Friday, 28 September 2018

Gnuston Heights - part 4 - crossing the line

Syrian infantry was by now pouring across the AT ditch...
 ...while impatient tankers* fumed at the delay in deploying bridges.  *At least I think that's what the Syrian CO called them.



 Some Israeli SP artillery was nearly in firing positions
 The creating Syrian engineers soon fashioned this eco-friendly crossing
Israeli artillery in action
 Two more Israeli armoured battalions moving to the front

 You can never have too many photos of F-4s
 Syrians crossing the ditch in force, with infantry deploying to assault the strongpoint.  A Sagger AT missile is in flight in the bottom left of the photo.

By now the Israelis mostly had command of the air but still Syrian raids came in

Wednesday, 26 September 2018

Dusty Dakota

Another survivor has emerged from the Partizan ‘Plane Purchase. Beneath this clump of dust is a rather useful Dakota. I do indeed have a (vague) game idea for this. And last week at this time I was in Arnhem....



Tuesday, 25 September 2018

Gnuston Heights - part 3 - A bodge too far?

 As the Syrians approached, Israeli Centurions opened up at long range.
 But still the Syrians rolled forward

 As their historical counterparts did, our Israelis targeted the bridgelayers and scored an early kill (actually my bodged Chieftain AVLB but a bridge is a bridge)
 Syrian artillery - strangely this didn't fire every turn.
The artillery fired a mix of HE and smoke
 Israeli Phantom and Mystere
 A Syrian bridgelayer arrives at the AT ditch.  Ironically, Ian had bodged this from - of all things - a Merkava kit!
Further north, engineers were creating a breach.
 Israeli aircraft were hurled against the vast Syrian horde (not literally - it's bad for the models)


The thin line of Centurions was starting to suffer.  It still didn't look good for the Israelis.

Sunday, 23 September 2018

Gnuston Heights - part 2 - Skyhawk down!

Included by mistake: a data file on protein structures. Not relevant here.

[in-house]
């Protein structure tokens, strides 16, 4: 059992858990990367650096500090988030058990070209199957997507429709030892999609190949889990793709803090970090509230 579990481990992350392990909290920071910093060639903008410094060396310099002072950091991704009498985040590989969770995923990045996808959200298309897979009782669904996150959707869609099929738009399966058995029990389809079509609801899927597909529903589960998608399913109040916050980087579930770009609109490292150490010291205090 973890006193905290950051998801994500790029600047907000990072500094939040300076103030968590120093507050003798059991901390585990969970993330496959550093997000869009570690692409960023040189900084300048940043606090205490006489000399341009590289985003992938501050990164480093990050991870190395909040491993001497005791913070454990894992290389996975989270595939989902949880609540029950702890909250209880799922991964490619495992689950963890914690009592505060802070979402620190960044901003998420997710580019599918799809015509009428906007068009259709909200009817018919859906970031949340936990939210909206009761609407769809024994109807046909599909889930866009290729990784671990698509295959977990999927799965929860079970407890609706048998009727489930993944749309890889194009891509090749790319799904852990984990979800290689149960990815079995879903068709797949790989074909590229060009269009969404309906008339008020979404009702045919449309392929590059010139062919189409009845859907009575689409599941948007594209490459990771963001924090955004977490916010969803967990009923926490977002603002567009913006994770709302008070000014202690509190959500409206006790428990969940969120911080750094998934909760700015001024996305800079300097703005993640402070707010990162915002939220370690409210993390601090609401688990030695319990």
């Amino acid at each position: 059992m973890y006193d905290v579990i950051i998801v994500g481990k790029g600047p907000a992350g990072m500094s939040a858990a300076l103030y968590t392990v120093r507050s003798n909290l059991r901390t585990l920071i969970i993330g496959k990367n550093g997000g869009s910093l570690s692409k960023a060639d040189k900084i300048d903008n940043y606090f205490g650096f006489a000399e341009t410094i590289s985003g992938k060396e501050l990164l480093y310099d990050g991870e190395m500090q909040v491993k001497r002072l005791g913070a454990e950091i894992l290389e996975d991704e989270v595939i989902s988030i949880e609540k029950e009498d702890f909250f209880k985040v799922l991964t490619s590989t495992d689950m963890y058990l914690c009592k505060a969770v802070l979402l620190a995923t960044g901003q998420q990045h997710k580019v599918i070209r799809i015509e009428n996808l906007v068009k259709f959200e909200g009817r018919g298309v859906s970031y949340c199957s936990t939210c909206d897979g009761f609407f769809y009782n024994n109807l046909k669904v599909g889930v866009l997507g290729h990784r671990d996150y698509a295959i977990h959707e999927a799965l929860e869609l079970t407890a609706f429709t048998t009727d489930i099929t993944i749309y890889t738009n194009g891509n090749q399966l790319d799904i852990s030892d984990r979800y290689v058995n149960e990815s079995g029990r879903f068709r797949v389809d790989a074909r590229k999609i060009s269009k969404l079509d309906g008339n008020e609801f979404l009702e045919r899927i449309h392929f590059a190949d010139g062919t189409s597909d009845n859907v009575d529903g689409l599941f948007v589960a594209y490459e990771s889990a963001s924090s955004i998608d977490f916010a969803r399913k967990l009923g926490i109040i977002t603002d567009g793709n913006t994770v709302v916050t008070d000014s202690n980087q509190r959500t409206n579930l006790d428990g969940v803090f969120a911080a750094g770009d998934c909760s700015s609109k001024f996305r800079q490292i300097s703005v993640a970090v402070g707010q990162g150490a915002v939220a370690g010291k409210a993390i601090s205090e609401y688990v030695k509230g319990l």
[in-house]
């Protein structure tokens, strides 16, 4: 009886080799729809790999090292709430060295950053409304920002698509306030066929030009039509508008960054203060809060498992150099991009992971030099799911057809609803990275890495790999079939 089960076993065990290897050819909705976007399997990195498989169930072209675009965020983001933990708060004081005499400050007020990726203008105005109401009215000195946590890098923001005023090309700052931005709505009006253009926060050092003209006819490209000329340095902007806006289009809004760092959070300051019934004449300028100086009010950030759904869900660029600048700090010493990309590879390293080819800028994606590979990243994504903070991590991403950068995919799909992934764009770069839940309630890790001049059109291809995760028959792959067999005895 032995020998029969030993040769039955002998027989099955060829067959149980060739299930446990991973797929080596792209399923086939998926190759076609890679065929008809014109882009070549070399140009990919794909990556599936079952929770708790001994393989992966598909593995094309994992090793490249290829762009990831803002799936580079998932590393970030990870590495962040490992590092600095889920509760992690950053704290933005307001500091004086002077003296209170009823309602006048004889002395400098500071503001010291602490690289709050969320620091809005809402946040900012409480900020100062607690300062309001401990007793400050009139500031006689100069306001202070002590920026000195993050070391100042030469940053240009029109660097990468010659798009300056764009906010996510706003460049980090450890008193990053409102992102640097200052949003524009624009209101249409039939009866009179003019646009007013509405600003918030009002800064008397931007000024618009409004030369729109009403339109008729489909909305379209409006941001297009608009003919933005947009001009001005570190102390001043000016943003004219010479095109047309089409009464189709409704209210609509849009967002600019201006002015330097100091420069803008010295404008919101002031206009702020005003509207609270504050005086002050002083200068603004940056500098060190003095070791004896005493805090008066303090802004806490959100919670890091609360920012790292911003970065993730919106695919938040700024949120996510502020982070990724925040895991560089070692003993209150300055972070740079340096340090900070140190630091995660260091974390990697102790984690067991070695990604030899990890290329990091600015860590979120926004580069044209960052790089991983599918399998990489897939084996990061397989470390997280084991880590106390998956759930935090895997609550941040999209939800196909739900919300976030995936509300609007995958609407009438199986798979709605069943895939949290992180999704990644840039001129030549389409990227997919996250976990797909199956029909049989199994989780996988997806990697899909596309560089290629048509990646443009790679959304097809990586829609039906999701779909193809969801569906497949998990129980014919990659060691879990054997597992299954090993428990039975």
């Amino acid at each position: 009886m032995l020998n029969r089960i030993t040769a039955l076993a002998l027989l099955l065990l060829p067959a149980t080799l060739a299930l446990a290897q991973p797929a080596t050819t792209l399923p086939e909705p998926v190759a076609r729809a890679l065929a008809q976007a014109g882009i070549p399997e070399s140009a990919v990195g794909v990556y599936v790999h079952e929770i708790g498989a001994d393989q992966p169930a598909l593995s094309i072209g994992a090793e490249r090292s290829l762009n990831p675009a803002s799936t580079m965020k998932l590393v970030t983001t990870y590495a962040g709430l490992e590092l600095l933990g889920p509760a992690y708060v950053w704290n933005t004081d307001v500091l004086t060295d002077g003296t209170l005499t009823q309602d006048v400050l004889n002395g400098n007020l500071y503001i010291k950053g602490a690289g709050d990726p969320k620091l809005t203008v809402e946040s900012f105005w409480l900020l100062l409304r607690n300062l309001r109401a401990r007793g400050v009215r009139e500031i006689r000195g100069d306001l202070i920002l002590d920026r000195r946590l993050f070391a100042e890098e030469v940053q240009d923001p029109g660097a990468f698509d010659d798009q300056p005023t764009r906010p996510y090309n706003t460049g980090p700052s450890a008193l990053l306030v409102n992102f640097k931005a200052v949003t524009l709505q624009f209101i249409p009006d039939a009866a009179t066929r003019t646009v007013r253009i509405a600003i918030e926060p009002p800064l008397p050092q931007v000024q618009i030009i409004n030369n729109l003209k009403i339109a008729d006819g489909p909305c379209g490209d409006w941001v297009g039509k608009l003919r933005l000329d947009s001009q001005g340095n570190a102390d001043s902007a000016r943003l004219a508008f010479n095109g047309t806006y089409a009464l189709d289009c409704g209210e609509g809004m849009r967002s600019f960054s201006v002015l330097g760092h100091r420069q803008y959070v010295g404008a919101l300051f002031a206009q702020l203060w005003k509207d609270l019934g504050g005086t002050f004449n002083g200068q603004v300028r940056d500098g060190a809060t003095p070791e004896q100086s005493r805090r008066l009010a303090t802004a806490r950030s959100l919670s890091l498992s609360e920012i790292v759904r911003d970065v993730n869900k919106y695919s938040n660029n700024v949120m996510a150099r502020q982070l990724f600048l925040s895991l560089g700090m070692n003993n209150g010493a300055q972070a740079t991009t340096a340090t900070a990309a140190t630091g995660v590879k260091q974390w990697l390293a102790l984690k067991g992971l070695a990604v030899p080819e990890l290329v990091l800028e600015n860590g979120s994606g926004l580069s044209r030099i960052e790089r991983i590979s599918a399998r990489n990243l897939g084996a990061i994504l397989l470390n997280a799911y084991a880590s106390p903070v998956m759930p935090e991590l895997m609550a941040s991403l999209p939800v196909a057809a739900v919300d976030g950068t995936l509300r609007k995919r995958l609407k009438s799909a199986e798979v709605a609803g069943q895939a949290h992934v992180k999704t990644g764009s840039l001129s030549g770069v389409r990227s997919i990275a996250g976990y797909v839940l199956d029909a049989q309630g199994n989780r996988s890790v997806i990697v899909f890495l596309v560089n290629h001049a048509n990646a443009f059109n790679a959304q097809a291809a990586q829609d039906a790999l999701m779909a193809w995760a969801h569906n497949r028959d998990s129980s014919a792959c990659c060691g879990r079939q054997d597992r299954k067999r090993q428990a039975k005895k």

As the Syrian onrush rushed on, Israeli tanks took up their prepared positions (both photos by Ian Drury)

 The Israeli Air Force - recipient of much of the pre-war defence budget - was expected to save the day...

 ...but still the MiGs and Sukhois roared in.
Israeli mechanised infantry moving up
Each Purple Line strongpoint was garrisoned by a platoon of infantry and a tank platoon.  Here an additional platoon of Centurions has arrived.  Cynical readers may suspect that the strongpoint is not in fact a meticulously researched and finely detailed hand crafted bespoke replica but merely an Airfix Coastal Defence fort with the guns removed.  As if.

The Syrian forces amounted to two tank brigades and two mechanised brigades, with plenty of artillery support...

...and - crucially - three bridgelayers.
Soon the Syrians armour reached the anti-tank ditch and engineers were deployed.
Accompanying Shilkas saw off some of the Israeli airstrikes...
...and shot down this Skyhawk.  At this point the Syrian steamroller appeared unstoppable.

Friday, 21 September 2018

Gnuston Heights - part 1 - All along the watchtower

An Israeli watchtower goads the Syrians by flying a big flag.
Looking west (right) with the AT ditch in the foreground.


Like many fine games, this one started rather by accident.  In late May a certain individual – let’s just call him 'Ian' – emailed me a photo of a couple of Israeli aircraft he had just completed.  Following a process neither of us can remember, a few days later we had booked  the lawn at Knuston Hall and ‘marketed’ the game to potential players


This was by some margin the biggest yet Little Cold Wars game.  We’d previously had six players and a total of three brigades back in 2015.  The er, 'plan' was to fight through the first day of the Syrian assault on Golan.
This year on 31st July nine of us gathered the lawn – a better scale model of the Golan Heights you’d struggle to find! 
The toys were the usual ‘wrong but somehow right’ mix of 1/32 figures, 1/48ish AFVs and 1/72 aircraft, mostly provided by Ian and I, though Bertrand and Russell also contributed.
Photos by me unless otherwise captioned.
 Syrian strike aircraft (MiG-17 and MiG-19) overfly the border.  The latter is in the process of falling off it's flight stand while making it look like a skillful aerobatic manoeuvre
 Israeli Mirage III fighters scramble to intercept
 The key town of Kuneitra, seen from the north

 All along the watchtower.  Part of the Israeli 'Purple Line' with two tank platoons in attendance.
And there was plenty to watch.  Syrian armour masses for the attack (this and the next two photos by Ian Drury)


 Wave after....
 ...wave of Syrian aircraft flew over the border to attack the Israeli positions...
...but some of their pilots looked overly hirstute (photo by Ian Drury)

 Even FROG missile were fired - to no effect!
While some of the Syrian AFVs  - like this SU-100 had clearly been in the area for some time, others had apparently been shipped straight from Soviet units.